LANDSTUHL, Germany –
Three Army Reserve Officers’ Training Corps (ROTC) cadets received a unique training experience this summer while participating in the Nurse Summer Training Program at Landstuhl Regional Medical Center, the only forward-stationed medical center for United States and Coalition Forces.
The month-long program aims to introduce future Army nurses, currently enrolled in an ROTC program, to military medicine and the roles and responsibilities of Army Nurse Corps officers.
For some cadets, like Cadet Teresa Novoa, a student at California State University, Fresno, the experience is a lifelong aspiration realized.
“I always wanted to (be a nurse) since middle school,” explains Novoa, a native of Stockton, California. After participating in JROTC during high school, Novoa thought her days of military drill were over before realizing the opportunities available to her.
For other cadets, the program helps reinforce their decision in the career field.
“I just kind of ended up in Nursing,” said Lawrence Randall, a native of Wiley, Texas who is attending Stephen F. Austin State University in Nacogdoches, Texas. After changing his major multiple times, Randall explored nursing as an option, eventually deciding on the major in his second year of school. “I just ended up in (ROTC and Nursing) and thought ‘This is where I need to be’.”
“My Dad (served in the) Army and my grandfathers both served in the Navy, so I always had that in the back of my mind,” said Cadet Joelle Perry, a Fairfax, Virginia native and student at James Madison University in Harrisonburg, Virginia.
Like Randall, Perry’s ROTC journey didn’t start until her college sophomore year, stating the opportunity to experience new missions in different environments drove her toward the Army.
“I've always wanted to do nursing, no one in my family is (in the medical field). I just love the idea of helping people and having a change of scenery, not just having a desk job,” said Perry. “(Army nursing) is just the perfect mix of both (nursing and military).”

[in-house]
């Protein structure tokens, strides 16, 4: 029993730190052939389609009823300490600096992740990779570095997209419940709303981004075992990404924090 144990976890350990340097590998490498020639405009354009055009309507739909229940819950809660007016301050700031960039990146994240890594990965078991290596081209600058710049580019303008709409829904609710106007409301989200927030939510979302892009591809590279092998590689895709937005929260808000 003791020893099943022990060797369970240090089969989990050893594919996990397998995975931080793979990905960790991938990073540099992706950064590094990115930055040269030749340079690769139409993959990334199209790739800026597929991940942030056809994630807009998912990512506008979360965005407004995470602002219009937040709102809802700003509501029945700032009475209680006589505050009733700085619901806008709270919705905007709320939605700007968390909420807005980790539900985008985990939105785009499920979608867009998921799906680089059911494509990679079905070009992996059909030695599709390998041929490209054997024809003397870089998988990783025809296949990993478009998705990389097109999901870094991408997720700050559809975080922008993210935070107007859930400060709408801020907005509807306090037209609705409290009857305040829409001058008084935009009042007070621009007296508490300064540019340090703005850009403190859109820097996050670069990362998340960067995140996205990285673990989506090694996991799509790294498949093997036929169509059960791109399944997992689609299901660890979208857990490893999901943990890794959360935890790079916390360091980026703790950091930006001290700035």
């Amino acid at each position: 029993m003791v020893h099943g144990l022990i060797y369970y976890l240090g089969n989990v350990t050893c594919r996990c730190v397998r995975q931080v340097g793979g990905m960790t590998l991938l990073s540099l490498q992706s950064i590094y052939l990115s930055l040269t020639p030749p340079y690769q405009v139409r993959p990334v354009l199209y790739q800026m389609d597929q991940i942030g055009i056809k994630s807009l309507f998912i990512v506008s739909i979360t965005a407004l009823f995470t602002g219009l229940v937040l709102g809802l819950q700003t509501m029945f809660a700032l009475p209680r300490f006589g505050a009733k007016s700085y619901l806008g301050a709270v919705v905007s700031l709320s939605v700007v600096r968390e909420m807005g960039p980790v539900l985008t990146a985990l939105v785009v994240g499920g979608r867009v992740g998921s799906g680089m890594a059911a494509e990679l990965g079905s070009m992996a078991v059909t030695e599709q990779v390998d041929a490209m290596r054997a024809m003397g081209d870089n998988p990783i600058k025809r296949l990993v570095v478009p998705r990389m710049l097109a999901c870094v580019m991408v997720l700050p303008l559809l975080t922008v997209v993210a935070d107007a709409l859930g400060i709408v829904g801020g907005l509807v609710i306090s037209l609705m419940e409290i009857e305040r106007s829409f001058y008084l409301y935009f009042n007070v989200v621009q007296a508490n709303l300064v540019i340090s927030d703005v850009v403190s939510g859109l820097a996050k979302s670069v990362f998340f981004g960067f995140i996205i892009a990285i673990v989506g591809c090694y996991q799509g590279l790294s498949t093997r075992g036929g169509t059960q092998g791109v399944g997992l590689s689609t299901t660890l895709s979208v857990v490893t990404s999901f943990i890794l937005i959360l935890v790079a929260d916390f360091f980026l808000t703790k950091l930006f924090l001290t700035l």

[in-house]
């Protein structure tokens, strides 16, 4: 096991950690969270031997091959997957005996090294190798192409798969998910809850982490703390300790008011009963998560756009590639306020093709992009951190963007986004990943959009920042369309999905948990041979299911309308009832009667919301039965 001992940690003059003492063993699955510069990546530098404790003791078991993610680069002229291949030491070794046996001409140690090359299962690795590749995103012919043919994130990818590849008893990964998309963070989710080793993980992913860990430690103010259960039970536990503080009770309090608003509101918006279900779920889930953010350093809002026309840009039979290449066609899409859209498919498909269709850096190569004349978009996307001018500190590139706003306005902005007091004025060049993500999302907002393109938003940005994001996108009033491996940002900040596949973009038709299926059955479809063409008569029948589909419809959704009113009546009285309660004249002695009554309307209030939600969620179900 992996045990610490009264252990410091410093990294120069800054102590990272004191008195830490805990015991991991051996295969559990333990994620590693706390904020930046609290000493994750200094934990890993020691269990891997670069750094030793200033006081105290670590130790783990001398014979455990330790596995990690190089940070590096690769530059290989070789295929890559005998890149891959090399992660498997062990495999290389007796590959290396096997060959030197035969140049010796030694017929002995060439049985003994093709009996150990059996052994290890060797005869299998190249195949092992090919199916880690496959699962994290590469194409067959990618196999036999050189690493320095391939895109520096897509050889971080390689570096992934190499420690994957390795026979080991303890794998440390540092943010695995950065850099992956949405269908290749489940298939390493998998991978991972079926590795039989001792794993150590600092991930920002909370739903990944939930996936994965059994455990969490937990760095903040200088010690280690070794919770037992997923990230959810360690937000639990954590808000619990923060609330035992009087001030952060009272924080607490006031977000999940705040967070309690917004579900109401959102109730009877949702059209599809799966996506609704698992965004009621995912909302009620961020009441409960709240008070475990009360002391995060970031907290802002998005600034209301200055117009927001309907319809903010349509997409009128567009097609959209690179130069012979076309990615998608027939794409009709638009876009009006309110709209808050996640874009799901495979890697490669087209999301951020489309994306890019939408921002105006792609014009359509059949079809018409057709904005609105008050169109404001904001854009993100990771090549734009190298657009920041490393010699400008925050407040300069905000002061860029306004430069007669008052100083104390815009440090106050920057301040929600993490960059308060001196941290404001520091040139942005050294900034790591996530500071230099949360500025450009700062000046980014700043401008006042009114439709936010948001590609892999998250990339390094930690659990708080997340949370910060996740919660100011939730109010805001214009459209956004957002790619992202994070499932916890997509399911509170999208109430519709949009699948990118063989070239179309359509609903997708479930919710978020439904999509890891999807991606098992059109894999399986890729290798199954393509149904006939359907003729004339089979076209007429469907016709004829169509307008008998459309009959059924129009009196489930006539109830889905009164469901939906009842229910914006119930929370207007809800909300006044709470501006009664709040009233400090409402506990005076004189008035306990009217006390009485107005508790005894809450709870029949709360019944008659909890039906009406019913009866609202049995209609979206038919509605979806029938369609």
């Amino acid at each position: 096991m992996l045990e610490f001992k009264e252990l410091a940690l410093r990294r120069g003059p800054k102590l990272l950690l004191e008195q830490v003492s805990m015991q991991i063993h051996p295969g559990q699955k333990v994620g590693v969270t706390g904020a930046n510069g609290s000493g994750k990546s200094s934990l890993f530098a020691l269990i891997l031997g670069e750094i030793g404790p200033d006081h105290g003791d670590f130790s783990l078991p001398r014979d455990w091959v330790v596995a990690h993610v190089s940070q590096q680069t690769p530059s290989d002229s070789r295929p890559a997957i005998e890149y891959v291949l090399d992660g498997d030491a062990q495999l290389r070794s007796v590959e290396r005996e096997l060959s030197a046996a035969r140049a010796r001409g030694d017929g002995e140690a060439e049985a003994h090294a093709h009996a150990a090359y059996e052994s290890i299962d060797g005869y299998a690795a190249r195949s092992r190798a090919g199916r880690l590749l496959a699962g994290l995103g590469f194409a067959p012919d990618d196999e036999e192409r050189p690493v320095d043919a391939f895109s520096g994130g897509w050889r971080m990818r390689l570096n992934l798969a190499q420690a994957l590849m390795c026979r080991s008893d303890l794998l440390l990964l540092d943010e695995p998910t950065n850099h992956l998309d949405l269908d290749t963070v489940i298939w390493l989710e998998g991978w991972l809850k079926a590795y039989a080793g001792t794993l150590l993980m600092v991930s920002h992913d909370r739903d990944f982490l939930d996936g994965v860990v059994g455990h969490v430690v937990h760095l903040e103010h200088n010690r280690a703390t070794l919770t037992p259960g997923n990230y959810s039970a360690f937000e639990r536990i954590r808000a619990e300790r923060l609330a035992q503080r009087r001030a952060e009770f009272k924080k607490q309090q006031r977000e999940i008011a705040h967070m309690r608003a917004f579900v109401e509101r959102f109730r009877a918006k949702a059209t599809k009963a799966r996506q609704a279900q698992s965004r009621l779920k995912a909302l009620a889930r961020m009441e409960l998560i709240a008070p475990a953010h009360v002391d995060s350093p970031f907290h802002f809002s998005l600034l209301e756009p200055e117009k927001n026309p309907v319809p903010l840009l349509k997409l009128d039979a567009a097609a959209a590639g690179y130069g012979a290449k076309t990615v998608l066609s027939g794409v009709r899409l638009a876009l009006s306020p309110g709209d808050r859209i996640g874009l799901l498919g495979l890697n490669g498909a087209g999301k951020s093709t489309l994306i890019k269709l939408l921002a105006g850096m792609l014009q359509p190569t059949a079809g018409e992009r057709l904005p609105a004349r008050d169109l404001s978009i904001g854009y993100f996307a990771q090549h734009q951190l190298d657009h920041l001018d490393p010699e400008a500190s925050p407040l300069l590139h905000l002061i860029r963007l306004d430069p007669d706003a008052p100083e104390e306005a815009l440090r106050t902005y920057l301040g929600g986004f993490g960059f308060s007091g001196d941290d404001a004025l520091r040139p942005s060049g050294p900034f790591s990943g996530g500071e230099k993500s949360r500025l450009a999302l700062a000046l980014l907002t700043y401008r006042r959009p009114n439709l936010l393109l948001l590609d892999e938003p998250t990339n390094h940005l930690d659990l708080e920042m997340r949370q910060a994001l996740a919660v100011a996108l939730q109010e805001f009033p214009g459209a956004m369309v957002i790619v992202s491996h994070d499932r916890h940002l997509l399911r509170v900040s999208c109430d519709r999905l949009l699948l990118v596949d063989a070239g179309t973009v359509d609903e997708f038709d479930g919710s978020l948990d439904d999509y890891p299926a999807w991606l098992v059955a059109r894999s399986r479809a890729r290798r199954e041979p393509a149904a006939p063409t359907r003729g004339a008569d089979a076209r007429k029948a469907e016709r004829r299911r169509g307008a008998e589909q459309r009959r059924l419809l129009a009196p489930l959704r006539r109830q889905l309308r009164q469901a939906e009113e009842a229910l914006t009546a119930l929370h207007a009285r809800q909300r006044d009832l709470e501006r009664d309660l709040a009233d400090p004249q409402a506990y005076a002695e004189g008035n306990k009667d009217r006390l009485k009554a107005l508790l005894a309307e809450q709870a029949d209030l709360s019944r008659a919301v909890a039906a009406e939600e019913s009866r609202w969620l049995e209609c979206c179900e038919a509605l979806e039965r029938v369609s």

While nine Army hospitals participate in NSTP, LRMC’s unique role as the evacuation and treatment center for all injured U.S. Service Members, civilians and Coalition Forces serving throughout Europe, Africa and the Middle East, is unmatched.
During their training, the cadets worked closely under the supervision of experienced Army nurses, while obtaining one-on-one hands-on clinical experience. The month-long training offered cadets opportunities to participate in simulated casualty response efforts, shifts at various clinics including the Intensive Care Unit, Inpatient Wards, Labor and Delivery, Neonatal Intensive Care Unit and even participated in the Air Force’s Critical Care Air Transport Team transfer of care for a simulated patient.
Additionally, cadets were afforded the opportunity to explore the different roles in Army nursing, from Military Treatment Facilities and medical centers like LRMC, to field units, such as Combat Support Hospitals and Field Hospitals, who are usually the first to treat patients in combat environments.
“We saw these different fields in nursing I didn't even know existed,” said Novoa, who credits the NSTP program with more in depth knowledge of additional training opportunities such as the Army’s elite Ranger School.
“I had no idea what Army nursing was like, so this was my first experience,” said Randall. “It’s a totally different world and an opportunity for new experiences and learning.”
While the clinical settings aren’t new to the cadets, the diverse health care setting LRMC provides presented new aspects of the nursing profession and involvement in patient care.
“If (a cadet) was curious about anything they let us branch out (under supervision),” explains Novoa. “If we didn't know something they threw you in to learn. (NSTP) instilled confidence.”
While NSTP focuses on medical capabilities and roles in health care, the cadets managed to take away more from their experiences with LRMC staff.
“You make so many connections here, you can talk to others who have gone through the same experiences and learn an incredible amount about your Army career,” said Novoa. “You can't learn that stuff in nursing school.”